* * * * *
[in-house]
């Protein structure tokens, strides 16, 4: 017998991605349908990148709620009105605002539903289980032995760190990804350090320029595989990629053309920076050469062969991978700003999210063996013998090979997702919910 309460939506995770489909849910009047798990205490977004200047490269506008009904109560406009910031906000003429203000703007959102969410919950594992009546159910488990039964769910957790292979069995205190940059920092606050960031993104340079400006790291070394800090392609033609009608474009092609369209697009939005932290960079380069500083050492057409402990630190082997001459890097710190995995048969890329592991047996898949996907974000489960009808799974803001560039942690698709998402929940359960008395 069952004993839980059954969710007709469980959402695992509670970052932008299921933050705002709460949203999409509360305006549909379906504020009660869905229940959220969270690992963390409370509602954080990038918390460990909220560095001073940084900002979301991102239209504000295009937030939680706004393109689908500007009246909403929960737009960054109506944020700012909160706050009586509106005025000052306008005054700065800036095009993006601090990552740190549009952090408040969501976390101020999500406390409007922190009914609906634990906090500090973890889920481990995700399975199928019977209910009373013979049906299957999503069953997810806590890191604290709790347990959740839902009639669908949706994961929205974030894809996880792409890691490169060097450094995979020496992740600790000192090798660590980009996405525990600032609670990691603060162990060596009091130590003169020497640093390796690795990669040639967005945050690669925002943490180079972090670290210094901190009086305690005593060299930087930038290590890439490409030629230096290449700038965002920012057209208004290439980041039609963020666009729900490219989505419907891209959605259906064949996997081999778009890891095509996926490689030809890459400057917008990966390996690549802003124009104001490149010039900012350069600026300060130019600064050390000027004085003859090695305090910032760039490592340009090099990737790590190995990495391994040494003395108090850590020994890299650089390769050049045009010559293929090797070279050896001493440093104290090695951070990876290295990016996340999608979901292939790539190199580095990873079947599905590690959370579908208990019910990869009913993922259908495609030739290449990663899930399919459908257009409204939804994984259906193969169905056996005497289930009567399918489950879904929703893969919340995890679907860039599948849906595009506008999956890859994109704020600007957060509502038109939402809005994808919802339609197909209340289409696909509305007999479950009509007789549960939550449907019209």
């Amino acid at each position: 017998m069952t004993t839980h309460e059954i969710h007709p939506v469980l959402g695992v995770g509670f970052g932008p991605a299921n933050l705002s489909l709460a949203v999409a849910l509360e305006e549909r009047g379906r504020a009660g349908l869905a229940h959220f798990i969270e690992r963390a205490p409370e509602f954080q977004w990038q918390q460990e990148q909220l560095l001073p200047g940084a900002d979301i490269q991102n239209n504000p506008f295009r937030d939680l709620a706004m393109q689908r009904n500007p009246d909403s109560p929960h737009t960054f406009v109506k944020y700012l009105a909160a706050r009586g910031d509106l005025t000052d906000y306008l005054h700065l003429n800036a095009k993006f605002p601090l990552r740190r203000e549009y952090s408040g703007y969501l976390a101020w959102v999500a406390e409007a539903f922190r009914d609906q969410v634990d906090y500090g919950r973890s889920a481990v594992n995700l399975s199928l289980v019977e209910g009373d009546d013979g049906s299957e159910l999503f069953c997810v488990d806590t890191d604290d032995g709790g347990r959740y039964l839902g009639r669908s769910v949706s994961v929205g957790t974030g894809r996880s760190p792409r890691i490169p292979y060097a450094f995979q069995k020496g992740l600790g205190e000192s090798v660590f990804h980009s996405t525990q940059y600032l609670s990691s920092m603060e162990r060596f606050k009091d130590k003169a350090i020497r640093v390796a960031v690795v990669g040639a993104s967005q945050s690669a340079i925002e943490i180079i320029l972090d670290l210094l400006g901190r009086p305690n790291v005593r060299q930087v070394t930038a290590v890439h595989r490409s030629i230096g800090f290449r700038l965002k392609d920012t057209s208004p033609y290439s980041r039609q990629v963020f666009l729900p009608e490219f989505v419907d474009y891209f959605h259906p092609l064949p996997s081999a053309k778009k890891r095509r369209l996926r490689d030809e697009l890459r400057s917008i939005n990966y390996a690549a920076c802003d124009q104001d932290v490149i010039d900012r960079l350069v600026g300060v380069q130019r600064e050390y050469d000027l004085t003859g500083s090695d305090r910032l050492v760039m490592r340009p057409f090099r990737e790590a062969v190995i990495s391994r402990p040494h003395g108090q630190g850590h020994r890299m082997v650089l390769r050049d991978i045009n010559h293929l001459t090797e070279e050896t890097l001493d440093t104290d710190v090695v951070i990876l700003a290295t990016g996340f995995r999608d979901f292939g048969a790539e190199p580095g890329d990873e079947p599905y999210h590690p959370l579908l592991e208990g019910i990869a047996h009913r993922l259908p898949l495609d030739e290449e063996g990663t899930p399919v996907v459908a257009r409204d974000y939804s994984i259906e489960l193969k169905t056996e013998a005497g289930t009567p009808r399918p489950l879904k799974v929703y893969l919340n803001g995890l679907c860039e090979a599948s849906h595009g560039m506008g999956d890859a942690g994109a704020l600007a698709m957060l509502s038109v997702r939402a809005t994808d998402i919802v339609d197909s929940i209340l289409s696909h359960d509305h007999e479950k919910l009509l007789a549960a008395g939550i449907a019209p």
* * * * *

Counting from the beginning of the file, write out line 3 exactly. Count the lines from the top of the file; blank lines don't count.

């Amino acid at each position: 017998m069952t004993t839980h309460e059954i969710h007709p939506v469980l959402g695992v995770g509670f970052g932008p991605a299921n933050l705002s489909l709460a949203v999409a849910l509360e305006e549909r009047g379906r504020a009660g349908l869905a229940h959220f798990i969270e690992r963390a205490p409370e509602f954080q977004w990038q918390q460990e990148q909220l560095l001073p200047g940084a900002d979301i490269q991102n239209n504000p506008f295009r937030d939680l709620a706004m393109q689908r009904n500007p009246d909403s109560p929960h737009t960054f406009v109506k944020y700012l009105a909160a706050r009586g910031d509106l005025t000052d906000y306008l005054h700065l003429n800036a095009k993006f605002p601090l990552r740190r203000e549009y952090s408040g703007y969501l976390a101020w959102v999500a406390e409007a539903f922190r009914d609906q969410v634990d906090y500090g919950r973890s889920a481990v594992n995700l399975s199928l289980v019977e209910g009373d009546d013979g049906s299957e159910l999503f069953c997810v488990d806590t890191d604290d032995g709790g347990r959740y039964l839902g009639r669908s769910v949706s994961v929205g957790t974030g894809r996880s760190p792409r890691i490169p292979y060097a450094f995979q069995k020496g992740l600790g205190e000192s090798v660590f990804h980009s996405t525990q940059y600032l609670s990691s920092m603060e162990r060596f606050k009091d130590k003169a350090i020497r640093v390796a960031v690795v990669g040639a993104s967005q945050s690669a340079i925002e943490i180079i320029l972090d670290l210094l400006g901190r009086p305690n790291v005593r060299q930087v070394t930038a290590v890439h595989r490409s030629i230096g800090f290449r700038l965002k392609d920012t057209s208004p033609y290439s980041r039609q990629v963020f666009l729900p009608e490219f989505v419907d474009y891209f959605h259906p092609l064949p996997s081999a053309k778009k890891r095509r369209l996926r490689d030809e697009l890459r400057s917008i939005n990966y390996a690549a920076c802003d124009q104001d932290v490149i010039d900012r960079l350069v600026g300060v380069q130019r600064e050390y050469d000027l004085t003859g500083s090695d305090r910032l050492v760039m490592r340009p057409f090099r990737e790590a062969v190995i990495s391994r402990p040494h003395g108090q630190g850590h020994r890299m082997v650089l390769r050049d991978i045009n010559h293929l001459t090797e070279e050896t890097l001493d440093t104290d710190v090695v951070i990876l700003a290295t990016g996340f995995r999608d979901f292939g048969a790539e190199p580095g890329d990873e079947p599905y999210h590690p959370l579908l592991e208990g019910i990869a047996h009913r993922l259908p898949l495609d030739e290449e063996g990663t899930p399919v996907v459908a257009r409204d974000y939804s994984i259906e489960l193969k169905t056996e013998a005497g289930t009567p009808r399918p489950l879904k799974v929703y893969l919340n803001g995890l679907c860039e090979a599948s849906h595009g560039m506008g999956d890859a942690g994109a704020l600007a698709m957060l509502s038109v997702r939402a809005t994808d998402i919802v339609d197909s929940i209340l289409s696909h359960d509305h007999e479950k919910l009509l007789a549960a008395g939550i449907a019209p």